She is the queen of the hops. No, that’s not a misspelling, and we’re not talking about dancing. We’re talking beer, ale, pilsner, lager, porter, IPA: our national alcoholic elixir, thirst quencher, sports watching accompaniment and liquid of choice for collegiate follies. Yes, that kind of hops – the stuff that goes in beer.
Our queen is Heather Darby, a Ph.D. agronomist and soil scientist for the University of Vermont Extension. Based in the St. Albans office – one of 12 extension offices – she’s a highly accomplished dynamo of a woman, raised on a Vermont dairy farm in Alburgh, who wears enough hats that it makes your head spin. Forage, soils, grain production, biofuels, nutrient management, organic farming, oilseeds — she does it all. Many folks would be daunted, but the variety of tasks and research that go with the job fits her psyche.
“It’s mostly who I am,” she says.
These days, though, it’s hops-growing that leaves her “constantly bombarded with questions,” and draws most of the attention. “Sometimes,” she says with a laugh, “I think it gets too much attention. But then, she says, what else would you expect “with anything that involves beer.”
The hop is a vigorous, climbing herbaceous perennial that grows up to 20 feet high. A native plant also found in Europe and parts of Asia, it’s a distant relative of cannabis or pot and for centuries has been an essential bittering and flavoring ingredient in beer, offsetting the sweetness of the malts. Hops were also a preservative in the days before refrigeration, replacing other herbal or spice additions that were called “gruit.”
But with today’s craft beer craze, where beers are served in goblets for $8 to $9 a glass, hops have migrated from the realm of mere ingredient to an artisanal signature. According to a 2012 report by the Vermont Sustainable Jobs Fund, Vermont now has more breweries per capita than any state in the country, and brewers like Lawson’s Finest Liquids, Hill Farmstead and others are achieving cult – some might even say, over-the-tap – status.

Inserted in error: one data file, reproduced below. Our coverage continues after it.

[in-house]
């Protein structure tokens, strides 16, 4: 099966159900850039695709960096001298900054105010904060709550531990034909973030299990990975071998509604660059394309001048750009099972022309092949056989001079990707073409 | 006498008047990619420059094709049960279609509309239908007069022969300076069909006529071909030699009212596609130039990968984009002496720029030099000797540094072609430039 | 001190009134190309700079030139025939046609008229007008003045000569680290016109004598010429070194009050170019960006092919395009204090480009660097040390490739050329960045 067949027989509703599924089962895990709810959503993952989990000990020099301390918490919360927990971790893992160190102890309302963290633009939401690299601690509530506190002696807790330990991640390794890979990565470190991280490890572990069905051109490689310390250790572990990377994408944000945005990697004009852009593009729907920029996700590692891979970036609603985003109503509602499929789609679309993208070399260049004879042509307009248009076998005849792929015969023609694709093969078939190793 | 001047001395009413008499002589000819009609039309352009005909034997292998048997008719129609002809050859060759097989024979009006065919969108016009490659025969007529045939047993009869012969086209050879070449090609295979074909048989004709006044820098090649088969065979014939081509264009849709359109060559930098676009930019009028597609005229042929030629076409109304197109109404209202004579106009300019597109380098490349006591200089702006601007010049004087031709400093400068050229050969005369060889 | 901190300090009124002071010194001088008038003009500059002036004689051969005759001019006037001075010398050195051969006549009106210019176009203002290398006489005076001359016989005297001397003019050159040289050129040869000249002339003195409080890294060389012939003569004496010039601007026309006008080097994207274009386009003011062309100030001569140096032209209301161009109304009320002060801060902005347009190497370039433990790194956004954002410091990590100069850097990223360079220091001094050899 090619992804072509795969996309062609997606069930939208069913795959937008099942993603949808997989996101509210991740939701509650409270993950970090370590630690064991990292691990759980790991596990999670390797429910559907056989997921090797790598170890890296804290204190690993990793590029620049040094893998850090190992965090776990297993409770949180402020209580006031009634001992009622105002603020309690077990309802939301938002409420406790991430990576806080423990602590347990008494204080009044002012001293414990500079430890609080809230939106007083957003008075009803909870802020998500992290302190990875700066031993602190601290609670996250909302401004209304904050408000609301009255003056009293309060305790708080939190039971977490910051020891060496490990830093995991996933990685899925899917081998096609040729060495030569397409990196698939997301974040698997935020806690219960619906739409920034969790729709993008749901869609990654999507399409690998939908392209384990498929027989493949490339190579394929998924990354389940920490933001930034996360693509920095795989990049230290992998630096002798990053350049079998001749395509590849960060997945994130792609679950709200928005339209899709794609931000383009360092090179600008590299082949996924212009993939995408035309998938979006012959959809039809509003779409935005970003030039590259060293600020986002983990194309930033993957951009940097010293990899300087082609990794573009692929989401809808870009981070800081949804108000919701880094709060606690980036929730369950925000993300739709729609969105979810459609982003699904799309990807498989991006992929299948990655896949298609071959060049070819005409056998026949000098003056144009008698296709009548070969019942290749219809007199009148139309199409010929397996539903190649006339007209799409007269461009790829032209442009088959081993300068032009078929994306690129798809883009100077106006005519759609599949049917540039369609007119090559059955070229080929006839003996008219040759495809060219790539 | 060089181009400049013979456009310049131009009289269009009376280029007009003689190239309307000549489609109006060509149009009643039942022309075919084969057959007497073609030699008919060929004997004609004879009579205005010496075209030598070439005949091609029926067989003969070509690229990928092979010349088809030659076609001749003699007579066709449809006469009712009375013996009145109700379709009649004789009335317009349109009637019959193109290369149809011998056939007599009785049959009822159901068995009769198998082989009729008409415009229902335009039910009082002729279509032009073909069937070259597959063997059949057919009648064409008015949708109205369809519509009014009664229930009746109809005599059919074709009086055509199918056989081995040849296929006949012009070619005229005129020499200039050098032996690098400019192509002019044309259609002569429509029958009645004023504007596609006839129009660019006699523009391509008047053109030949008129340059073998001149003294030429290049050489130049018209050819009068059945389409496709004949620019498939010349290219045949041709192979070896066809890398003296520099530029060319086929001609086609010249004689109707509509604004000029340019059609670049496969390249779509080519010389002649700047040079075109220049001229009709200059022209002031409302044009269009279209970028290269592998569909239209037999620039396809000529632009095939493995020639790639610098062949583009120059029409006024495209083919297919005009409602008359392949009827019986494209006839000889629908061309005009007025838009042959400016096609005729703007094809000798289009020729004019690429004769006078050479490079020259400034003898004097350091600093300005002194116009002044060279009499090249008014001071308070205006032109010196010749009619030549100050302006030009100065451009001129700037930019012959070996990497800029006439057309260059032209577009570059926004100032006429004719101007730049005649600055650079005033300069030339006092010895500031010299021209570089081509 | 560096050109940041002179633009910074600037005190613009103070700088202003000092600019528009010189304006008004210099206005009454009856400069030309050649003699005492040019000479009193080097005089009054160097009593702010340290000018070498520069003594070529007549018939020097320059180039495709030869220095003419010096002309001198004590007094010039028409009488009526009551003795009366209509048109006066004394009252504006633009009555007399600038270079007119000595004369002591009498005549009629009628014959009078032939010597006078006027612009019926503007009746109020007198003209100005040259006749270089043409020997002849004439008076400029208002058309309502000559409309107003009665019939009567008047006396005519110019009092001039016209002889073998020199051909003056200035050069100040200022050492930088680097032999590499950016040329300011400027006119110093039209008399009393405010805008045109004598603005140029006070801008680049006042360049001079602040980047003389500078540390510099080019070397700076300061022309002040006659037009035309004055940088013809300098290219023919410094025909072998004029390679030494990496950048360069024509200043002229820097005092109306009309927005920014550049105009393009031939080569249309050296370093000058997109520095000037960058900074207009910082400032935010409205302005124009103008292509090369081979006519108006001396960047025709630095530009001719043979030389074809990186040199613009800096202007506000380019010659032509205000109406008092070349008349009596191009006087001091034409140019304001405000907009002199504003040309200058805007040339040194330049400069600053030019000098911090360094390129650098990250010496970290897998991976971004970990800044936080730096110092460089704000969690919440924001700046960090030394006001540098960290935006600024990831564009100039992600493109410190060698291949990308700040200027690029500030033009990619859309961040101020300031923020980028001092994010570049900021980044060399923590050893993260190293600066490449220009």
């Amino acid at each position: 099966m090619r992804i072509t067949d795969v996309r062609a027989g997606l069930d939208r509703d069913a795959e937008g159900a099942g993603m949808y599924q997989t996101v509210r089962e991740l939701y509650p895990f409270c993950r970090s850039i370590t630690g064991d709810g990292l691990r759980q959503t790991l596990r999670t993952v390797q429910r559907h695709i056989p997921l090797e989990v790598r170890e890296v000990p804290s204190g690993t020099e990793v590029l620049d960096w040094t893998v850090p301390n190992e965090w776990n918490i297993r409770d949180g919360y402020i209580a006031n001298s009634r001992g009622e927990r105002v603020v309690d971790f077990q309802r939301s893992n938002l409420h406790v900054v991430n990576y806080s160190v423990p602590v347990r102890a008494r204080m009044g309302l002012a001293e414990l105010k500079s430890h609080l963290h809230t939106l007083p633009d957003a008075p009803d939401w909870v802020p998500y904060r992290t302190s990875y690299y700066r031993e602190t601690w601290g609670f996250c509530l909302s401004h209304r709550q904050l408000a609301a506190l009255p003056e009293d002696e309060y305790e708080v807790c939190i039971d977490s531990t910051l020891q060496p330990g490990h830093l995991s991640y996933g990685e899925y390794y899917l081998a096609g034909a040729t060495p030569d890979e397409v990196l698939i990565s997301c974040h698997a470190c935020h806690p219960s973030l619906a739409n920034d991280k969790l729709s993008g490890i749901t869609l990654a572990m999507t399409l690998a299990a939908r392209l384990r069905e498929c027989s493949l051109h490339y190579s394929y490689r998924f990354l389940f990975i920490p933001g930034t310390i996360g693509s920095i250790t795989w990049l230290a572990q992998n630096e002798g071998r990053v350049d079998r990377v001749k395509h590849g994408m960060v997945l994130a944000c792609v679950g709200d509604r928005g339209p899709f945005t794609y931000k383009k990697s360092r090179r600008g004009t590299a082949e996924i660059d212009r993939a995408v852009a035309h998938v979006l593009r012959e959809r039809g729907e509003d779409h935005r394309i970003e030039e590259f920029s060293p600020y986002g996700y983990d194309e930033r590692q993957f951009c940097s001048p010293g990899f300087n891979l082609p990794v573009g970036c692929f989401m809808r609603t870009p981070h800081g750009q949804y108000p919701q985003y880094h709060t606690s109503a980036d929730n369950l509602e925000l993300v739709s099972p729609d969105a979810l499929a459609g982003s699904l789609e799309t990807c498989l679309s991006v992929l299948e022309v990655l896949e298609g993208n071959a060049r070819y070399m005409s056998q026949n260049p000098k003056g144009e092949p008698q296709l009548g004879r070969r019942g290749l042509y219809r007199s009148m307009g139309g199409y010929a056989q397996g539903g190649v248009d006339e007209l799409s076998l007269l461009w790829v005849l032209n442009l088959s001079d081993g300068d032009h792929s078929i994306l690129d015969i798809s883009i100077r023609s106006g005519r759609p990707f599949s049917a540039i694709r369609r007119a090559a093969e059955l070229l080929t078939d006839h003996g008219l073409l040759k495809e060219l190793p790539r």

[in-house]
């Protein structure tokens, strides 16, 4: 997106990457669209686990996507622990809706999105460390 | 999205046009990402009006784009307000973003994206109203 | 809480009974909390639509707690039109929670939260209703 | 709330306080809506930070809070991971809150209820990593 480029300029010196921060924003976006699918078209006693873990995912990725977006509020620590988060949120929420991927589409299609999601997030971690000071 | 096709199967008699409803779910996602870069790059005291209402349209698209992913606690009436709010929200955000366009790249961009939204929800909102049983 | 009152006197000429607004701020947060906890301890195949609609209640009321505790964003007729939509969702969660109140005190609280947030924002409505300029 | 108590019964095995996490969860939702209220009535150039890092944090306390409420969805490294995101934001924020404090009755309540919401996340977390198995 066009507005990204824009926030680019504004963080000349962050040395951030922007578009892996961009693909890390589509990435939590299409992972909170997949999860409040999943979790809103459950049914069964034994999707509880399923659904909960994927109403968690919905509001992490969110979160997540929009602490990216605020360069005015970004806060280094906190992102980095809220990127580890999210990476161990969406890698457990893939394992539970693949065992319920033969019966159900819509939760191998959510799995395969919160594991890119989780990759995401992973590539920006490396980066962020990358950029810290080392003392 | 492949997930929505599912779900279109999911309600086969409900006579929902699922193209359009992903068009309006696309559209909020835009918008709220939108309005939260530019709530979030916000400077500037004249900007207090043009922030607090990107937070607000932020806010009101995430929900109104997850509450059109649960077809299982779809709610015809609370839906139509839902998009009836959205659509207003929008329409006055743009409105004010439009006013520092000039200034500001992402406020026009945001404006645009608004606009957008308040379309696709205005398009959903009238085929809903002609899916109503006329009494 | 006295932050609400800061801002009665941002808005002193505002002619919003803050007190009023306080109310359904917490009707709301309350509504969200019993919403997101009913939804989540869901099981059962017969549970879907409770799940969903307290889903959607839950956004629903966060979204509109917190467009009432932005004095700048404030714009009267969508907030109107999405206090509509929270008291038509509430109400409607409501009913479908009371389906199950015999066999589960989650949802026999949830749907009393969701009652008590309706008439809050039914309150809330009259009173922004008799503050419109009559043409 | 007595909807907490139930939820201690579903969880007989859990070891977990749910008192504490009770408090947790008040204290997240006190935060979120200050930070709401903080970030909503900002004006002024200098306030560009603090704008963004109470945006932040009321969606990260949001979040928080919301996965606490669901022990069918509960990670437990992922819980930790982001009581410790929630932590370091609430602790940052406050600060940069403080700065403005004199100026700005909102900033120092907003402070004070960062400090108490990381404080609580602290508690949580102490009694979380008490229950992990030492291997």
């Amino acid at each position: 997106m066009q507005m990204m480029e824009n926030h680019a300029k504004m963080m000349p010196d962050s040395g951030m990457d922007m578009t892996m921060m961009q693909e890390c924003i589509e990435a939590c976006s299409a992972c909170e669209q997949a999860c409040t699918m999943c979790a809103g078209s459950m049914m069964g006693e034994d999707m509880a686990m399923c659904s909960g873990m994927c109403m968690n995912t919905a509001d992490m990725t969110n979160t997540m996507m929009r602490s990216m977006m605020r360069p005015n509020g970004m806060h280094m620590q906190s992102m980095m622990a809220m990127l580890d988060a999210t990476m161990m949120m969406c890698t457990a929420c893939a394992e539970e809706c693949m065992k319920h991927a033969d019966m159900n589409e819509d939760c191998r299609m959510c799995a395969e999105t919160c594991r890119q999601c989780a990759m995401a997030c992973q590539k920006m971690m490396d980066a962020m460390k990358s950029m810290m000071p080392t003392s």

Among Vermont brewers, hops are used to distinguish their India Pale Ales and other brews and give them the distinctive flavor, aroma and zip that set them apart from not only the Buds of the world, but the larger craft brewers. Which is where Darby comes in.
For the past four years she has been team leader of the Vermont Hops Project, a complex and ground-breaking effort to find hops varieties that will grow, and thrive, in the state, and figure out best cultivation and harvesting practices.
“It’s like nothing I’ve ever done before,” says Darby. “I’m sort of a traditional crops person.”
Darby signed on to her extension job while getting her Ph.D. in plant and soil science at Oregon State University, well before she defended her dissertation. “I saw the job and knew it was for me,” she says.
UVM held it open for a year while she finished, and she came back immediately to start work and is about to mark a decade on the job. When she returned, she also took over the family farm in Alburgh and with her husband now runs a diversified operation raising cattle, berries and vegetables. And as if that’s not enough, she’s a new mom trying to balance work life with a three-month-old.
The Hops Project is challenging because it is starting almost from scratch: There’s no “manual” for growing Vermont hops. For all their vigor as they climb to produce the female flowers – like little pine cones – that are added in the brewing process, hops are susceptible to myriad diseases and bugs, finicky about soil conditions and climate, and fragile despite their size. But they were grown in Vermont in the 1800s, as documented by Adam Krakowski for the Vermont Historical Society in his book, “A Bitter Past: Hop Farming in the 19th Century.”